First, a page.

Your plastic frame comes apart, they're out of warranty and your eyeglasses are not replaceable with your vision insurance for a few months--so now what do you do? Plastic eyeglass frames are popular because they are lightweight, colorful and available in many different styles. Over time, the plastic material becomes warped, brittle or cracks or breaks. There are several ways to fix broken plastic eyeglass frames at home.
Lay the towel on your work surface and place your tools, cotton swabs and alcohol on the towel. This helps to keep everything in one place, protects your table or counter and also helps to prevent losing small pieces from your eyeglasses.
Examine the broken frame to see what needs to be repaired. If the temple, the part of the frame that rests on the ear, has separated from the front of the frame, determine if the screw is missing or loose from the hinge or if the hinge is completely broken off.
Tighten or replace any missing or lose screws. If the hinge is broken, moisten the cotton swab with alcohol and clean the frame and the hinge. Allow to air dry. Once dry, apply a few drops of bonding glue to the inside of the frame where the hinge attaches and place the hinge piece carefully so that it rests in the correct position. Use the hinge on the other side of the frame for reference.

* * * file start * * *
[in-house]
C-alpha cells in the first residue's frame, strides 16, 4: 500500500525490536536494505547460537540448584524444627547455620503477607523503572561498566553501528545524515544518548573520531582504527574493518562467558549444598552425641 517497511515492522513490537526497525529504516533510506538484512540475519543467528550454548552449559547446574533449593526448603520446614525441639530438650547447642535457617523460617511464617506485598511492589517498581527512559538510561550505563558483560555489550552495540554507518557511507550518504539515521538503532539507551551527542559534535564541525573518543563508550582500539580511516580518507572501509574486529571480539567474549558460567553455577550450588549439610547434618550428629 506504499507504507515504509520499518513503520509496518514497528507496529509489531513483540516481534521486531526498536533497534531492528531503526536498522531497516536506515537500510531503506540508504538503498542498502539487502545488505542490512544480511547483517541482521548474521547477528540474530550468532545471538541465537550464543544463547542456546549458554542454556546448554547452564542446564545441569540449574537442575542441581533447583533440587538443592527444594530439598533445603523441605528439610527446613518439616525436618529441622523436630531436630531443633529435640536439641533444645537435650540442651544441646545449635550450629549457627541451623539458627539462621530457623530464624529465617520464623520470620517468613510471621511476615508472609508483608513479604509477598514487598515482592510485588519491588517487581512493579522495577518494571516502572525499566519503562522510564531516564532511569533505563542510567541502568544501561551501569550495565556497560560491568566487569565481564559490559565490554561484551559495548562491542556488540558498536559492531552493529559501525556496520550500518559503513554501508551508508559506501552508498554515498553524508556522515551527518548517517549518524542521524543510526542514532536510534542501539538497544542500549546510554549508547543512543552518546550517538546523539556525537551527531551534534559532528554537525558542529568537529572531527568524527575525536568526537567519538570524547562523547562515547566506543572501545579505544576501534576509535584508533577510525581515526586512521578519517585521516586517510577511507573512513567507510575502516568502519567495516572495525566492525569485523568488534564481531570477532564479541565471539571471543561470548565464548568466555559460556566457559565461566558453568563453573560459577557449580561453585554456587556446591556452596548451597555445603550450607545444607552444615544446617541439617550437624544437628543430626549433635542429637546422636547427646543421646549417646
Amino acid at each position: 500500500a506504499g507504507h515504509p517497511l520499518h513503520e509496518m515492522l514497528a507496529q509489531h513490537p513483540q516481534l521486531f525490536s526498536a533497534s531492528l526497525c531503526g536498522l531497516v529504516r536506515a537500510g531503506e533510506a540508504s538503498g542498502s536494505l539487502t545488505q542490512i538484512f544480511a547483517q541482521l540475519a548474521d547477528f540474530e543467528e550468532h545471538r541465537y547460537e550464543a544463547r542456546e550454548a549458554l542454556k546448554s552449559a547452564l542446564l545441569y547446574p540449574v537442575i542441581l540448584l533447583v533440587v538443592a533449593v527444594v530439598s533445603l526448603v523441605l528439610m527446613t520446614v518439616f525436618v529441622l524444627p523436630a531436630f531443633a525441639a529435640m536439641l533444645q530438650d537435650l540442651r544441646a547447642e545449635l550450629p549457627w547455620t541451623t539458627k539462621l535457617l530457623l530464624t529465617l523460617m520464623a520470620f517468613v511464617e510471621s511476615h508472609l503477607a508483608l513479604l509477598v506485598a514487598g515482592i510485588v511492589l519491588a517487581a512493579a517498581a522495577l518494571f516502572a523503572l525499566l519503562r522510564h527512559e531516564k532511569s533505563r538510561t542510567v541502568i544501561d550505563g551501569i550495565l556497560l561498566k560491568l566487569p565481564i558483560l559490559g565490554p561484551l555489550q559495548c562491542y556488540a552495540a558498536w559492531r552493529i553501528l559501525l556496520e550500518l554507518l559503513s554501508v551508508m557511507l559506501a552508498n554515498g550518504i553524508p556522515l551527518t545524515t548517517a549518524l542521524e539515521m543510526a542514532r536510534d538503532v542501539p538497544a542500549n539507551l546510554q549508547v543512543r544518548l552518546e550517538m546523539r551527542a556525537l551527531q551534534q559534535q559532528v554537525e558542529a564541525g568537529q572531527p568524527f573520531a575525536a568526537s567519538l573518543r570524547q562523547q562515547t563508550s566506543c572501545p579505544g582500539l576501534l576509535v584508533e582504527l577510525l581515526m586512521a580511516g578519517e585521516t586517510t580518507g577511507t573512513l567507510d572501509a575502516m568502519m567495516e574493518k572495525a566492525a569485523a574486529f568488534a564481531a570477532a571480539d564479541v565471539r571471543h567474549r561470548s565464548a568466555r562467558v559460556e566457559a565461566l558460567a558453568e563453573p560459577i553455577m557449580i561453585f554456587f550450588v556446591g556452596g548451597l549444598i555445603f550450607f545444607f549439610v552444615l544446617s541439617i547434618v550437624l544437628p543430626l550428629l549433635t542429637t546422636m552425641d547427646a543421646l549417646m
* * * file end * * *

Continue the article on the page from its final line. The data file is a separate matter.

Repair a broken bridge, the center of the frame that rests on the nose, with bonding glue. Clean both sides of the frame with the alcohol and cotton swab and allow to dry. Place a few drops of glue on one side of the bridge and reattach the other piece and hold firmly for about a minute to ensure the pieces adhere to each other. Be careful not to get glue on the lenses.
Tighten a warped or stretched out plastic frame by immersing the frame in very warm, but not boiling, water. Fill a sink with very warm tap water and place your glasses in the sink for a few minutes. Remove the frame and gently bend the front to reshape and curve the frame to match the curve of your face. This has to be done gently. Do not bend too far or the lenses may pop out. While the frame is still warm, gently bend the curve of the temple, the part where the frame rests over your ears, down slightly if your frame is too loose and slides down on your nose.
Things You'll Need
Small jeweler or optical screwdriver
There are hundreds of different screws for optical frames. Most optical retail stores will give you a replacement screw for free.